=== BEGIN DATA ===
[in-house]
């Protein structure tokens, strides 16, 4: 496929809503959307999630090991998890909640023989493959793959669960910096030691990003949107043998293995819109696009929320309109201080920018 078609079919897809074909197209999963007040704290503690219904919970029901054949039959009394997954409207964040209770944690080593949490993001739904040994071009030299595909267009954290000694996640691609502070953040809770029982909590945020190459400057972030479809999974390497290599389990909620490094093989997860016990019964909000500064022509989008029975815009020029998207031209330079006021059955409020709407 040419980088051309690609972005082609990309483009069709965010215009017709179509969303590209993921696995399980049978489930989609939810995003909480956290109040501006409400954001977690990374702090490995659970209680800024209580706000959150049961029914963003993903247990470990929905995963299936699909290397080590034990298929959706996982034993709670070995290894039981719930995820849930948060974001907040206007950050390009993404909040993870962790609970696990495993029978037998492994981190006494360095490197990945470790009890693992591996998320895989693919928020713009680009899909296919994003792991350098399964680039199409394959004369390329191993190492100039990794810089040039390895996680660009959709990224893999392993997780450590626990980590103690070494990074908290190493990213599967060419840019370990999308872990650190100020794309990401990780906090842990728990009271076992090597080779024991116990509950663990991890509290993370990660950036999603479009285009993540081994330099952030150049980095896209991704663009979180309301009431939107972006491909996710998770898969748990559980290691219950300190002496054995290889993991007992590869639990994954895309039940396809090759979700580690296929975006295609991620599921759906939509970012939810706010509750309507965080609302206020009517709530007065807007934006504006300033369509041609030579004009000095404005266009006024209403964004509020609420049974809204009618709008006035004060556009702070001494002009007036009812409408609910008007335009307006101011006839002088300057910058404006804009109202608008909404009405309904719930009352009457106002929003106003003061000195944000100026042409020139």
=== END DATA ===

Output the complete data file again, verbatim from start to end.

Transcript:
[in-house]
């Protein structure tokens, strides 16, 4: 496929809503959307999630090991998890909640023989493959793959669960910096030691990003949107043998293995819109696009929320309109201080920018 078609079919897809074909197209999963007040704290503690219904919970029901054949039959009394997954409207964040209770944690080593949490993001739904040994071009030299595909267009954290000694996640691609502070953040809770029982909590945020190459400057972030479809999974390497290599389990909620490094093989997860016990019964909000500064022509989008029975815009020029998207031209330079006021059955409020709407 040419980088051309690609972005082609990309483009069709965010215009017709179509969303590209993921696995399980049978489930989609939810995003909480956290109040501006409400954001977690990374702090490995659970209680800024209580706000959150049961029914963003993903247990470990929905995963299936699909290397080590034990298929959706996982034993709670070995290894039981719930995820849930948060974001907040206007950050390009993404909040993870962790609970696990495993029978037998492994981190006494360095490197990945470790009890693992591996998320895989693919928020713009680009899909296919994003792991350098399964680039199409394959004369390329191993190492100039990794810089040039390895996680660009959709990224893999392993997780450590626990980590103690070494990074908290190493990213599967060419840019370990999308872990650190100020794309990401990780906090842990728990009271076992090597080779024991116990509950663990991890509290993370990660950036999603479009285009993540081994330099952030150049980095896209991704663009979180309301009431939107972006491909996710998770898969748990559980290691219950300190002496054995290889993991007992590869639990994954895309039940396809090759979700580690296929975006295609991620599921759906939509970012939810706010509750309507965080609302206020009517709530007065807007934006504006300033369509041609030579004009000095404005266009006024209403964004509020609420049974809204009618709008006035004060556009702070001494002009007036009812409408609910008007335009307006101011006839002088300057910058404006804009109202608008909404009405309904719930009352009457106002929003106003003061000195944000100026042409020139």